You check the type of node and if it’s a type youʼre interested in you
resolve with some fields. Fields in GraphQL require a
type and a way to
resolve the value.
I’ve omitted the implementation of
getURL here, but you can see the
source code here
(NOTE: in the source it’s called
getSlug instead of
You can use this technique to add any field you want to your GraphQL schema. Now
you should be all set to render
Link components that actually point somewhere
This is where it all comes together. If you finished the last section you would
have ended up with a bunch of links that point to the correct URL but when you
tried visiting the URL there was nothing there 😕. This is because Gatsby hasn’t
yet generated an additional pages. It’s still just rendering whatever is in your
By default, Gatsby will create a static HTML page for everything under
src/pages/. At this point we’ve discussed
src/pages/index.js extensively. It
will be the
index.html page of your site, and thus your landing page.
directory and you are good to go. For example,
about.html page. Simple.
But almost everyone will want to generate some pages based on data, not on the files in the pages directory. Gatsby let’s us do this.
The key here is again to hook in to one of Gatsby’s many plugin hooks. In this
createPages. In the same
gatsby-node.js file as before:
At the most basic level this method of page creation is quite simple: Grab the
createPage function from the API and call it with some props.
pathis required. This is the path that your page will have as a generated HTML file. It’s the URL of your final page.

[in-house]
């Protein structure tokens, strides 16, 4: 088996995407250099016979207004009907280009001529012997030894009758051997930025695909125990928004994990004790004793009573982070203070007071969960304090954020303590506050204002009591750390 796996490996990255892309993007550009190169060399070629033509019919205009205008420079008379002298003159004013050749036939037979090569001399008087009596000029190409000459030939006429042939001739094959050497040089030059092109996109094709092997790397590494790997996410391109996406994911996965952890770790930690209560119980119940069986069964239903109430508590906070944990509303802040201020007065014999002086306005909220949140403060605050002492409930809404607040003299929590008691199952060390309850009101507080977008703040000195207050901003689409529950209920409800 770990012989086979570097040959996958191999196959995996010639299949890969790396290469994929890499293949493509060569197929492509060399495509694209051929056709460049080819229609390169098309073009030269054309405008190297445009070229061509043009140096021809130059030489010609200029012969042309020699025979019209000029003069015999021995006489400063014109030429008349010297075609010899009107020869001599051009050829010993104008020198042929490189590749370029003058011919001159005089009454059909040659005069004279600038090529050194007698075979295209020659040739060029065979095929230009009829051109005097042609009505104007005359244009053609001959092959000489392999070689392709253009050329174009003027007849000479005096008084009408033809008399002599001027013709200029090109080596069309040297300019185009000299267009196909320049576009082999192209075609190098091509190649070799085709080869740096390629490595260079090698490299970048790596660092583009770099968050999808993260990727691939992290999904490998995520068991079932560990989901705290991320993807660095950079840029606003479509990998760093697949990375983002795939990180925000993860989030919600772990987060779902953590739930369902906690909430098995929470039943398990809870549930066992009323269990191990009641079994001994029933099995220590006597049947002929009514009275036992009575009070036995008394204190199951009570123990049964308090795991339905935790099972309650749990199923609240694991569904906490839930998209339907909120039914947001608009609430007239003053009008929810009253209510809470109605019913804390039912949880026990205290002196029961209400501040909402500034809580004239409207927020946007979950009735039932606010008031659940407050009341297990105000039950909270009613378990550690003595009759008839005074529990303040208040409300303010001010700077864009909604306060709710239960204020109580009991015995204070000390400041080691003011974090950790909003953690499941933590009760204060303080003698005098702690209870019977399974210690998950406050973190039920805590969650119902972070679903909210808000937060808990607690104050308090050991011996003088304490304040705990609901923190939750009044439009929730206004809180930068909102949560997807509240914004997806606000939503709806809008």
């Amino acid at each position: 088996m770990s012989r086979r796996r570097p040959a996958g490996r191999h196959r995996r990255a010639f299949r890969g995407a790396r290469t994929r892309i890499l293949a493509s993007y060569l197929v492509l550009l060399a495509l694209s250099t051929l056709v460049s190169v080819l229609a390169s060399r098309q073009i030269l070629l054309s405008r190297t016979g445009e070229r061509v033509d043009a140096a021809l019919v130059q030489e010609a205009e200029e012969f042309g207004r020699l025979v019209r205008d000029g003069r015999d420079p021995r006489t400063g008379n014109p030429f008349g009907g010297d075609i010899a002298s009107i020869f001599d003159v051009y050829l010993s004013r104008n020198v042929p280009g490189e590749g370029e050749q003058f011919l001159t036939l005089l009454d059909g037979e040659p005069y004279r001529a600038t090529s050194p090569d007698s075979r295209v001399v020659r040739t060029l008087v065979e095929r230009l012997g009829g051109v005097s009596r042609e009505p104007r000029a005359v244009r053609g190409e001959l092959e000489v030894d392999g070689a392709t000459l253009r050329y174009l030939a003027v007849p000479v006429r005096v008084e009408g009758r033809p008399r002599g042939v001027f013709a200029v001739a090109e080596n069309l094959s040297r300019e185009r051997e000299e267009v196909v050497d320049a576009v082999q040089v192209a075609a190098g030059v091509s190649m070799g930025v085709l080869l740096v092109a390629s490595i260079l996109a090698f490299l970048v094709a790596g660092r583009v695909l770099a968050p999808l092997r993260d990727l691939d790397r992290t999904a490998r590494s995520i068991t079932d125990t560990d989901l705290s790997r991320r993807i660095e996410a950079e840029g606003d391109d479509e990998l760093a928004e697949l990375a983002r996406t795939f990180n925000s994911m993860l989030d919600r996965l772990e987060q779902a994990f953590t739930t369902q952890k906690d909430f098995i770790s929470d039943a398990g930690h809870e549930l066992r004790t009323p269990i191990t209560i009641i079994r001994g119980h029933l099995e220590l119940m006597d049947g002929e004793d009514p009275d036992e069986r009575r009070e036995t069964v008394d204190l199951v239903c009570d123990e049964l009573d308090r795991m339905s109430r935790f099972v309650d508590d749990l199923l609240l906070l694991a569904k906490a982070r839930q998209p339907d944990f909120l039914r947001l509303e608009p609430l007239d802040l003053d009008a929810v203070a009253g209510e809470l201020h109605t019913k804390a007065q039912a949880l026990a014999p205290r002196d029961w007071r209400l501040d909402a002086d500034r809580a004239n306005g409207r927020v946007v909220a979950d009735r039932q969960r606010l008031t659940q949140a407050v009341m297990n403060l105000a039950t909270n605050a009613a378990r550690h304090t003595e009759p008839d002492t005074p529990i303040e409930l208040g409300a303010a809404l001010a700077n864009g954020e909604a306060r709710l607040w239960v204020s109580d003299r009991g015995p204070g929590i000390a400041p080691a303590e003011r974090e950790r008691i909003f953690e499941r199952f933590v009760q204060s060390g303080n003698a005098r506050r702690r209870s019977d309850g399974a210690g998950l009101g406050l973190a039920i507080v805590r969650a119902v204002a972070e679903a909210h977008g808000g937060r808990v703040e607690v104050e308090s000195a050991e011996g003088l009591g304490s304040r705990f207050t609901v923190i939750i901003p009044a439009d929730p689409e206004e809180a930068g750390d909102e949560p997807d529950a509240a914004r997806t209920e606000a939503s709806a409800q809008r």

componentis also required. It’s the file containing the react component that will be used to render this particular page.
contextis optional but I’ve included it here because it will be important soon. This lets you pass data down to the react component specified in the
componentoption as well as the
The API is actually pretty simple: To generate a new page call
some props. So in pseudo code:
I’ve included the pseudo code to highlight the fact that nothing too magical is going on here. We just need to call create page for every post we want to create. The implementation is a bit more verbose, but that’s still all it’s doing.
So in order to make this work we also need to be able to query GraphQL just like
we do in the page query. Gatsby let’s us do exactly that by giving us access to
graphql object and letting us return a promise so that we can do async
Notice that the query is very similar to the
pageQuery in index.js but it’s
not identical. This time we actually want the
id because it will allow the
post template to use the ID to query one single blog post.
If you’ve made it to this point rendering individual posts is quite straightforward. You need to:
- Create the
postTemplatefile referenced in
- Export your template component as the default export
- Add a
pageQuerythat will fetch the blog post to render
Here it is in all it’s glory:
If you’re not used to GraphQL syntax the
pageQuery might be a little
intimidating, but it’s all standard GraphQL so if you take the time to learn
GraphQL on its own you will be able to use that knowledge here. I.e. it is not
The important thing to note here is that
$id is passed in via
gatsby-node.js. That’s how the post data and processed HTML string make their
way into props. Then it’s just a matter of rendering as you would with any other
Here are some ideas:
- Add previous and next buttons to each post
- Create a remark plugin to add custom block types
- Aggregate tags from your frontmatter and generate pages for all posts of a specific tag
Some of these—such as pagination—are implemented on my blog. You can find the source code here:
In my opinion Gatsby provides a few killer features:
- Extensible through a powerful plugin API.
- Supports arbitrary data sources that can be easily queried using GraphQL.
- Splits your code automatically so you don’t have to worry about bundle size increasing as a function of the number of pages you render.
It’s not a perfect project (looking at you global
graphql object) and it’s
still under heavy development, so you may run in to bugs, but in my view the
pros heavily outweigh the cons. It’s a best-in-class static site generator and
well worth the adoption time if you want to customize your blog.
If anything was unclear or you have more questions feel free to ask me on Twitter.